The mAP accuracy metric is defined in terms of precision and recall using true/false positives and negatives (see Tab. 1

). Precision and recall are defined in Eqn.

1 and 2, respectively. mAP is calculated for a given image dataset by integrating the area under the precision-versus-recall curve with respect to recall (Eqn. 3).

Object detected Object not detected
Object exists
True Positive
(TP)
False Negative
(FN)
Object does
not exist
False Positive
(FP)
True Negative
(TN)
Table 1: Terminology used for calculating object detection accuracy.
(1)
(2)
(3)

Accuracy does not measure consistency

When accuracy is not 100%, there may be more to the story (for context, the state-of-the-art Mask-RCNN reaches 63% mAP on the COCO dataset). Accuracy does not describe whether the detector is consistent. Consider an object detector that achieves 50% accuracy on a set of images, where each image is slightly different but still contains the same objects. One might hope that the detector would predict consistently as shown in Fig. 15a-b. However, it is still possible for other detector predictions (Fig. 15c-d) to achieve the same 50% accuracy, albeit inconsistently.

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(b)
(c)
(d)
Figure 15: Accuracy does not capture consistency. For object detections shown in similar-looking images, (a)-(b) has the same average accuracy (i.e. 1/2 correct) as (c)-(d). (a)-(b) has consistent detections (same object detected in both images), but (c)-(d) is inconsistent (different objects detected in both images).

Additionally, simply reporting fine-grained accuracy statistics does not capture consistency. It is true that we can infer more information about the neural network’s consistency by reporting additional statistics like the standard deviation or variance of per-image accuracy across a dataset of similar images. However, reporting the standard deviation still does not reveal the Fig.

15c-d case discussed above, where the detector inconsistently detects and misses different objects in each frame even though the number of objects remains the same.

As we showed earlier in Fig. 10, inconsistent behavior exists even in popular object detectors. Thus, accuracy does not always communicate the full picture of a detector’s performance because it does not explicitly describe consistency. Inconsistency may have severe consequences in applications that involve safety.

Related work

There is a growing number of studies to improve computer vision, but they do not focus on consistency. These efforts can largely be grouped into two categories: (1) adversarial attacks and (2) synthetic image distortions.

Adversarial attacks

Adversarial attacks present a significant challenge to neural networks. Goodfellow, et al. [3]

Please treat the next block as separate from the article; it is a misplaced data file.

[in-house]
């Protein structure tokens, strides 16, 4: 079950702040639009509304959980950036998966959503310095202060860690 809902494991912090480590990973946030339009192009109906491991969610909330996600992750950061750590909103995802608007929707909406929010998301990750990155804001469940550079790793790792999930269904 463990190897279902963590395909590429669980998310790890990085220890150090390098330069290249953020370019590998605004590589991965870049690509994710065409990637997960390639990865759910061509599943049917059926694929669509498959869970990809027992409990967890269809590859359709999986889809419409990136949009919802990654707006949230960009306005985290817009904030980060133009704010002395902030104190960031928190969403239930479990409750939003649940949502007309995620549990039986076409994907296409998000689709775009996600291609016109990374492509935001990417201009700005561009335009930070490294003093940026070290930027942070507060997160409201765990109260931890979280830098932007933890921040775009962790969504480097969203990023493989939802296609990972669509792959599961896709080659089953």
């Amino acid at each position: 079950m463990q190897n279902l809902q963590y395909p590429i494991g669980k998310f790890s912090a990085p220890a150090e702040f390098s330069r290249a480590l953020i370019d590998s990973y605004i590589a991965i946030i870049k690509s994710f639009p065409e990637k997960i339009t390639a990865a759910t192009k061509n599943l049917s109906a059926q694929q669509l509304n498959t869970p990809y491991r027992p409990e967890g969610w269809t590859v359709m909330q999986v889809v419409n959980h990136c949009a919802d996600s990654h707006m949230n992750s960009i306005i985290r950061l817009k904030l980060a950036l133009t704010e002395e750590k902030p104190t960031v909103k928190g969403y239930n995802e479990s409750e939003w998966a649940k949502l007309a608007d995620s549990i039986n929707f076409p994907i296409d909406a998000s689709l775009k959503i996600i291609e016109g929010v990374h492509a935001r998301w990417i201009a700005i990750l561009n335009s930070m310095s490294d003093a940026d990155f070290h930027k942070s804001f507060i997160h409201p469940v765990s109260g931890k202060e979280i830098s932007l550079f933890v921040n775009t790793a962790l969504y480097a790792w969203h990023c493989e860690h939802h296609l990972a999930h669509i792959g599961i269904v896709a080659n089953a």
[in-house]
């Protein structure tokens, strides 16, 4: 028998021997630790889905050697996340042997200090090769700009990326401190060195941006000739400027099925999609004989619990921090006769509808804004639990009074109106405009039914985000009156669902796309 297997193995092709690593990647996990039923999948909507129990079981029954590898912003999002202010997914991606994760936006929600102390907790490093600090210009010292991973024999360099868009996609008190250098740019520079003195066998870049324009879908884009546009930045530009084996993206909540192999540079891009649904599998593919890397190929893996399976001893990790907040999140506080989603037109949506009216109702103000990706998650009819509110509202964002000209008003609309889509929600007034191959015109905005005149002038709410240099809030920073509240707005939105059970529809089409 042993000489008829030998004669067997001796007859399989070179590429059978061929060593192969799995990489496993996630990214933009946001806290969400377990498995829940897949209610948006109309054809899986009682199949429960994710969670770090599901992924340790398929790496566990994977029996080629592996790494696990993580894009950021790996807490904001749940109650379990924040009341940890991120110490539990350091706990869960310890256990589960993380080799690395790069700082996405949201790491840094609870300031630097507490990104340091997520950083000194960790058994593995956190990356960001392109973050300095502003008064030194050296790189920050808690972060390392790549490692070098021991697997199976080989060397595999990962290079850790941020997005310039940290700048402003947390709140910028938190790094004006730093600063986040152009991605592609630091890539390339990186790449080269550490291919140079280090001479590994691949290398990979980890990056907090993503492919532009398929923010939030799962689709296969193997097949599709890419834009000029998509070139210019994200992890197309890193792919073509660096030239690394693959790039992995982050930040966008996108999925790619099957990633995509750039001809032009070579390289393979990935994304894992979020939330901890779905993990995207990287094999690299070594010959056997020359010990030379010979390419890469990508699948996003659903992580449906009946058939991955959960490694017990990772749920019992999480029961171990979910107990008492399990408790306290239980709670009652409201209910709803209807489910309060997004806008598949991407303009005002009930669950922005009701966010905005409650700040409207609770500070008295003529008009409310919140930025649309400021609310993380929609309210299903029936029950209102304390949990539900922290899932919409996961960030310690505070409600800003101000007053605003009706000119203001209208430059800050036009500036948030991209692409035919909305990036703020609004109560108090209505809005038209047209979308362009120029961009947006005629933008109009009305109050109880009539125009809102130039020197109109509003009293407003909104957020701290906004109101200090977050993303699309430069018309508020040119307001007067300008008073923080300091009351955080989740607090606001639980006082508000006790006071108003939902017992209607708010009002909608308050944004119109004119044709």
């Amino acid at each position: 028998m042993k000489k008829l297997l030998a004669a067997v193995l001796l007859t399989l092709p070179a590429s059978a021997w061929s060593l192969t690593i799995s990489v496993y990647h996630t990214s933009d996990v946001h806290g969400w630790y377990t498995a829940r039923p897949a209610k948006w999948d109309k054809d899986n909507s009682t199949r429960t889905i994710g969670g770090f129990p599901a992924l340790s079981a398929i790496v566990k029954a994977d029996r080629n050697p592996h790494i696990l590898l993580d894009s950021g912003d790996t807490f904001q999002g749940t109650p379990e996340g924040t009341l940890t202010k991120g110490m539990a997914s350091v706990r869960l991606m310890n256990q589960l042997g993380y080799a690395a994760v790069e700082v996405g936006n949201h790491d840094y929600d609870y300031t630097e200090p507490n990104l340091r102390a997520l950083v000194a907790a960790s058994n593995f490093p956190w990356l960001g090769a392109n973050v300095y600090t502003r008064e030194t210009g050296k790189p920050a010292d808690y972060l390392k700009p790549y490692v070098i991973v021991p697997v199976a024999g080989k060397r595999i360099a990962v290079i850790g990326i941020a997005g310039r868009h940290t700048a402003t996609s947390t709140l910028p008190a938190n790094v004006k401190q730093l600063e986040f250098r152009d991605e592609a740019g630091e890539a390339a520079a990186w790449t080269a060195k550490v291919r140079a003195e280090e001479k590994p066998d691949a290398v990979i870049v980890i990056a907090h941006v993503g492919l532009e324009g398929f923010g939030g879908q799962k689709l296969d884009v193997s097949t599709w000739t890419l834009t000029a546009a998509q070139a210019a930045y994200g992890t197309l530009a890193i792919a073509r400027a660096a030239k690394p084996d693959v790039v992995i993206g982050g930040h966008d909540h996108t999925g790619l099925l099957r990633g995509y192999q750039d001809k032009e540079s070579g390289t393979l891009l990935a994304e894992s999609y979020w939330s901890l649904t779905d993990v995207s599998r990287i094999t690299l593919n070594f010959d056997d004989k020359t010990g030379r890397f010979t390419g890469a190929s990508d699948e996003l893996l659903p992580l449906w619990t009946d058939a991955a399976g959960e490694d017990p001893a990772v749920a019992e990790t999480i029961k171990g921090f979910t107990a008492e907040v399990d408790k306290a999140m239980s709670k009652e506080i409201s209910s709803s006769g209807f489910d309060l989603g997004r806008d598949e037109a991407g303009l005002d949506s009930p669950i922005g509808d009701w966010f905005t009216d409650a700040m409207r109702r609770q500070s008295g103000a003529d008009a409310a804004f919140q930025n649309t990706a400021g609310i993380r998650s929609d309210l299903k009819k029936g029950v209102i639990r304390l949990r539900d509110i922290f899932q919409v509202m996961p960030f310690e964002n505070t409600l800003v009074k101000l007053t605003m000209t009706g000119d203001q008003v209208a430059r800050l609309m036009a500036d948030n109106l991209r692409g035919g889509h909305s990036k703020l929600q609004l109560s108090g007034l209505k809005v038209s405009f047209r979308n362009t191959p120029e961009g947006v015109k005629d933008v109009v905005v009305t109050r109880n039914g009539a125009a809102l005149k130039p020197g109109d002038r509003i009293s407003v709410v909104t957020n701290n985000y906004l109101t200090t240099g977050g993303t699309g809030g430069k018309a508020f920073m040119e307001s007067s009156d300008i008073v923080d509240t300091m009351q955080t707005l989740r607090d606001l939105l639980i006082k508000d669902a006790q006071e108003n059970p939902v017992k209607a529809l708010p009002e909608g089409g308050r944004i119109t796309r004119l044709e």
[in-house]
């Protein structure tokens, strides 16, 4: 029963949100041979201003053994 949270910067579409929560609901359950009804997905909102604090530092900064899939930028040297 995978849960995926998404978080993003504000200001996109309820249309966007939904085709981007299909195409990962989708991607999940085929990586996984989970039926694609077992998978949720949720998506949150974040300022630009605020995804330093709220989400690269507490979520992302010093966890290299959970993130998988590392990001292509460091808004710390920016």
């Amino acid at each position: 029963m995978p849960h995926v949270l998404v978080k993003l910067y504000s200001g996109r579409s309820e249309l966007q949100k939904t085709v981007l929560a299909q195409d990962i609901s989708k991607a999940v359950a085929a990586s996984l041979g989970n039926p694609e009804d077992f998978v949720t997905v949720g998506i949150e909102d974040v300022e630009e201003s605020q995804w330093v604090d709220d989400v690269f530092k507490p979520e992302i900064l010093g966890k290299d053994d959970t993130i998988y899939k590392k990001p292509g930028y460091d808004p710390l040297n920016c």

demonstrate that a well-trained image classifier can be tricked into misclassifying an image by slightly perturbing the values of the pixels. In a typical adversarial attack, an algorithm makes minute, calculated adjustments to the pixels of a correctly predicted image until the neural network makes an incorrect prediction. The final image, known as the adversarial sample, appears to human eyes as very similar to the original image. Several different adversarial samples are shown in Fig.

20.

(a)
(b)
(c)
(d)
Figure 20:

Similar-looking adversarial samples generated from an image in the MNIST handwriting dataset. (a) Original image. Correctly classified as “8” with 0.9 confidence. (b) Fast-Gradient Sign Method adversarial sample. Wrongly classified as “4” with 0.9 confidence

[3]. (c) Jacobian Saliency Map Attack adversarial sample. Wrongly classified as “9” with 0.6 confidence [12]. (d) DeepFool adversarial sample. Wrongly classified as “4” with 0.83 confidence [13].

Existing methods to defend against adversarial attacks often involve some combination of (1) including adversarial samples during network training [3], (2) transforming input images into a lower-dimensional space before feeding the neural networks [1], and (3) filtering adversarial samples through a custom neural network before they reach the main network [5].

Synthetic image distortions and data augmentation

Computer vision models can make incorrect predictions on images from natural sources (i.e., not manipulated for adversarial attacks) [2]. Two images of the same scene can be captured by the same camera less than a second apart, yet the predictions of a neural network on those two visually similar images can differ dramatically. The small differences between the two images are called image distortions, and they can be caused by a range of factors, including ambient light level and camera sensor noise [15].